That is how she has lived her life. Pleasing and obeying the men and serving her family. Sometimes, I wonder how her life would have shaped had she gotten adequate opportunities. If you talk to her, you’ll know she is a very intelligent individual. She is very knowledgeable and has a strong sense of logic. She has a good command over the English language and is also very well read. So when I speak logic to her, when I talk about feminism and equality with her, I know she gets it, even though she doesn’t say it.

And yet, she will try and persuade me to cook without any help, to look after her son, to strive to be a better homemaker and do everything that we consider to be highly sexist. She is surrounded by conservative, close minded individuals and she has been made to idolise their way of life. She has been made to believe it is the only right way. But sometimes, I wonder if she acknowledges the recurrent clash between logic and belief.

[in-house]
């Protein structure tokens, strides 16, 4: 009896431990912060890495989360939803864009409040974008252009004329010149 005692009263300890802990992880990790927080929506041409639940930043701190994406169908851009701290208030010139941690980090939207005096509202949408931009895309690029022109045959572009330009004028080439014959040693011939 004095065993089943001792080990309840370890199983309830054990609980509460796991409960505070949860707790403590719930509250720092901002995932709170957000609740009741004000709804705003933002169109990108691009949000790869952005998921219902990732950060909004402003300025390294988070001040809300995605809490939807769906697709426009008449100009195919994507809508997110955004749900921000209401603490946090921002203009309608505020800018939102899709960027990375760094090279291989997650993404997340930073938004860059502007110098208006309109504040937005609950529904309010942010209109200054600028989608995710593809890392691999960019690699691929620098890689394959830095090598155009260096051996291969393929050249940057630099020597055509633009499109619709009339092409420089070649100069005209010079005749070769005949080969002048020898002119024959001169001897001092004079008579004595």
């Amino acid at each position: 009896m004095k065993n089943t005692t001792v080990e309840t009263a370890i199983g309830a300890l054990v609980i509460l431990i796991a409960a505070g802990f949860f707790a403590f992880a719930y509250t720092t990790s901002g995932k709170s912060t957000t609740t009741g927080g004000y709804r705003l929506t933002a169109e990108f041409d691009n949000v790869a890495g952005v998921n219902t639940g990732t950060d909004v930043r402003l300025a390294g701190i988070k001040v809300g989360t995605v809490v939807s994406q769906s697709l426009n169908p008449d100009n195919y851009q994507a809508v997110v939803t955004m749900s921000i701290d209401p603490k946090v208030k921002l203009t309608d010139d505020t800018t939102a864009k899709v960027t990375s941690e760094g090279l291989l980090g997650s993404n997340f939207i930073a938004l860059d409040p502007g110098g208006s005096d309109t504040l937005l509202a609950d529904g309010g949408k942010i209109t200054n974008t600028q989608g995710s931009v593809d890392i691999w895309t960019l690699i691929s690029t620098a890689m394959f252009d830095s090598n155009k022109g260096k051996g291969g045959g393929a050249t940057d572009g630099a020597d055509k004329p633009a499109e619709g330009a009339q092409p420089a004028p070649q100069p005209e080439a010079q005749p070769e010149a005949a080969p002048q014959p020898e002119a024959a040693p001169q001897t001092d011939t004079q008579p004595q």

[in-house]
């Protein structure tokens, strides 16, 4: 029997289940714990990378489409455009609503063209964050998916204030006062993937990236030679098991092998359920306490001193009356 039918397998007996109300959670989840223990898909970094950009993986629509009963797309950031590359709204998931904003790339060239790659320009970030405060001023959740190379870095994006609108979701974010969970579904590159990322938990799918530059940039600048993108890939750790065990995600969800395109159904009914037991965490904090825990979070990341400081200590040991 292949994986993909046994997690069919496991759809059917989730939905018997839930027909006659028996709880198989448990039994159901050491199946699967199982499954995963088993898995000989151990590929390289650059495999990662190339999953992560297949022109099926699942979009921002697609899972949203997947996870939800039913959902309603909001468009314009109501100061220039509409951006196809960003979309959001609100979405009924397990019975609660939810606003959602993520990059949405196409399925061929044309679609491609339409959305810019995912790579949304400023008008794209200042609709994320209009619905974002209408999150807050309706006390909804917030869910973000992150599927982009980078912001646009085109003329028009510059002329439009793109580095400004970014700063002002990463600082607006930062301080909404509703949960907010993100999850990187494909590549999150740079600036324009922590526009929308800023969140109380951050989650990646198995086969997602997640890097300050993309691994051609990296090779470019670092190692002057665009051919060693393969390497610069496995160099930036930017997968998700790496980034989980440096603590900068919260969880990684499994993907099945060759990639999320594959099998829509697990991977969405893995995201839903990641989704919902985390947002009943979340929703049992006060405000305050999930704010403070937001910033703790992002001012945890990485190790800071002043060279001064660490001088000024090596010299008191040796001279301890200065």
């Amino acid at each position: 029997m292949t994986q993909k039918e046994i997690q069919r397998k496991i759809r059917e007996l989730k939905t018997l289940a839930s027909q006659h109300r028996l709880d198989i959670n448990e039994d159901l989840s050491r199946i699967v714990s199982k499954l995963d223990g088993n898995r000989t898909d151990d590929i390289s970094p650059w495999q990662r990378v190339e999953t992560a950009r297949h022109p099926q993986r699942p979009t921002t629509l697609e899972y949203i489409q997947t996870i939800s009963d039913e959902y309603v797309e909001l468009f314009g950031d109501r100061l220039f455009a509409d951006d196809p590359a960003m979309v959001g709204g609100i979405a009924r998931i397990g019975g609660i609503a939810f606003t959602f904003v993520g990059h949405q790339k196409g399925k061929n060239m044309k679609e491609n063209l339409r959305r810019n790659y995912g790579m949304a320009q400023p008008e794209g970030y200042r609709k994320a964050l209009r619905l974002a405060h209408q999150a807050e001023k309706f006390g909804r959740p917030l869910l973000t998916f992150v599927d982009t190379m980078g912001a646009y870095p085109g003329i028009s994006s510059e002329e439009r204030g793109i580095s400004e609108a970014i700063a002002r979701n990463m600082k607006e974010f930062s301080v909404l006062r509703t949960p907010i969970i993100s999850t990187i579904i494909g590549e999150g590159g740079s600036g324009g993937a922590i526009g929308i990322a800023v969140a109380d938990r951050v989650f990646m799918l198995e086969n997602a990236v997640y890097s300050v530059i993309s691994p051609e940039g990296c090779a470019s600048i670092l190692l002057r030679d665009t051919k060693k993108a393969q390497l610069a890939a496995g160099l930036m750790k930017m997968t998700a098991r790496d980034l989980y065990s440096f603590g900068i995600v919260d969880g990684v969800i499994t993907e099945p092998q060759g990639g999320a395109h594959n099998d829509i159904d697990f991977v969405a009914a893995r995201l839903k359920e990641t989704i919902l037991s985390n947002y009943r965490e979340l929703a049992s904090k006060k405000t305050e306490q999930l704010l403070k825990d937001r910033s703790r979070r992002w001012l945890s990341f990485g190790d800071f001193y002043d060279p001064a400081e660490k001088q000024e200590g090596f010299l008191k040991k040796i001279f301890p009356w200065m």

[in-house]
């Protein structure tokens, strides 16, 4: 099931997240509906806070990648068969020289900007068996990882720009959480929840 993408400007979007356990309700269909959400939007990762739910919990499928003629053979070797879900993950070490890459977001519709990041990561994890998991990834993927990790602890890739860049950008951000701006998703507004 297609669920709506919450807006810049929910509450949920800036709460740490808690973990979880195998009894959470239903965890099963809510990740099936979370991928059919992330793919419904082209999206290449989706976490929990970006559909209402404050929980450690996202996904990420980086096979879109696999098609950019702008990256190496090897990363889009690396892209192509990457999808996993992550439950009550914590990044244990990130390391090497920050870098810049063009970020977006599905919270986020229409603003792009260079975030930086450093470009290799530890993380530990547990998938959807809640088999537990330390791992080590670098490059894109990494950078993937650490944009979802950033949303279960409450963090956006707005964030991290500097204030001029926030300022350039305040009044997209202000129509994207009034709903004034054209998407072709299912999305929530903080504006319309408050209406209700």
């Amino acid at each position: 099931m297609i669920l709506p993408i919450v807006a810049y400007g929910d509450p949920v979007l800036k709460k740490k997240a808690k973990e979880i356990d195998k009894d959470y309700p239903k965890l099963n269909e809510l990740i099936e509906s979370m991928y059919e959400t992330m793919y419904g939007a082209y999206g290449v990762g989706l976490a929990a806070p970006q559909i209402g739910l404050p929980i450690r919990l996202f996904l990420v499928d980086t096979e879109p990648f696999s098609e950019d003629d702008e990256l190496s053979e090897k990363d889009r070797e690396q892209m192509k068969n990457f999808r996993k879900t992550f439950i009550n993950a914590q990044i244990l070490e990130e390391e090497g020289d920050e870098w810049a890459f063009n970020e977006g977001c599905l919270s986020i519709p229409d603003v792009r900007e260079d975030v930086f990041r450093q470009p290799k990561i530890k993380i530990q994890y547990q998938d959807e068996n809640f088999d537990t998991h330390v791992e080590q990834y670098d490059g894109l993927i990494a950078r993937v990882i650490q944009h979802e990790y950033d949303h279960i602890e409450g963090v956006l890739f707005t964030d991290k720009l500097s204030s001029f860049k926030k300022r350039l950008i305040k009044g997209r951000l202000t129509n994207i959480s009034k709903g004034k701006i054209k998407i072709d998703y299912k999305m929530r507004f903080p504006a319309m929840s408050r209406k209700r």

10 Responses to “Where she came from”

  1. I really liked this post, Pepper. Loved the warmth that came through in your writing of your understanding of your MIL’s social conditioning. Also impressed that you can be so frank with her in general. Extremely brave.

  2. First, good luck with finding a nice cook.
    Secondly, after reading your post, I am terrified to see my life going in the same direction. I really don’t want to be your mother in law.
    I can see why they say, “get hold of yourselves and control your life or else you will be controlled by others”.